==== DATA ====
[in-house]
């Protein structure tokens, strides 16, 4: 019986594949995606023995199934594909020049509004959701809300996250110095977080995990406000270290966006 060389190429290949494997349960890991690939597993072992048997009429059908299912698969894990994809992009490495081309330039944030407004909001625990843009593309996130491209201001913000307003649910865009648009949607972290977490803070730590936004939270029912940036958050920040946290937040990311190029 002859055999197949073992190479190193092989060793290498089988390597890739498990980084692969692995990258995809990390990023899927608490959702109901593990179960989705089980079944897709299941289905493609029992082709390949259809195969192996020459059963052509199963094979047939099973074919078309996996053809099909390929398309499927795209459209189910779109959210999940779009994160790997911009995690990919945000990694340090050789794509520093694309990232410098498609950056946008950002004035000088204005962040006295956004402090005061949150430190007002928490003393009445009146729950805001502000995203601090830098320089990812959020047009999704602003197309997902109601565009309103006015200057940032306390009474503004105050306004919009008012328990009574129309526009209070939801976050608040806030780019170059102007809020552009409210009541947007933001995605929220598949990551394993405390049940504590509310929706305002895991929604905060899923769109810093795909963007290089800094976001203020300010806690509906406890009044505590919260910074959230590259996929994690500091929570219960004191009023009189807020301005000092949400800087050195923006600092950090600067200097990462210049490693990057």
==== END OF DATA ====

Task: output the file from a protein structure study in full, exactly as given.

[in-house]
């Protein structure tokens, strides 16, 4: 019986594949995606023995199934594909020049509004959701809300996250110095977080995990406000270290966006 060389190429290949494997349960890991690939597993072992048997009429059908299912698969894990994809992009490495081309330039944030407004909001625990843009593309996130491209201001913000307003649910865009648009949607972290977490803070730590936004939270029912940036958050920040946290937040990311190029 002859055999197949073992190479190193092989060793290498089988390597890739498990980084692969692995990258995809990390990023899927608490959702109901593990179960989705089980079944897709299941289905493609029992082709390949259809195969192996020459059963052509199963094979047939099973074919078309996996053809099909390929398309499927795209459209189910779109959210999940779009994160790997911009995690990919945000990694340090050789794509520093694309990232410098498609950056946008950002004035000088204005962040006295956004402090005061949150430190007002928490003393009445009146729950805001502000995203601090830098320089990812959020047009999704602003197309997902109601565009309103006015200057940032306390009474503004105050306004919009008012328990009574129309526009209070939801976050608040806030780019170059102007809020552009409210009541947007933001995605929220598949990551394993405390049940504590509310929706305002895991929604905060899923769109810093795909963007290089800094976001203020300010806690509906406890009044505590919260910074959230590259996929994690500091929570219960004191009023009189807020301005000092949400800087050195923006600092950090600067200097990462210049490693990057």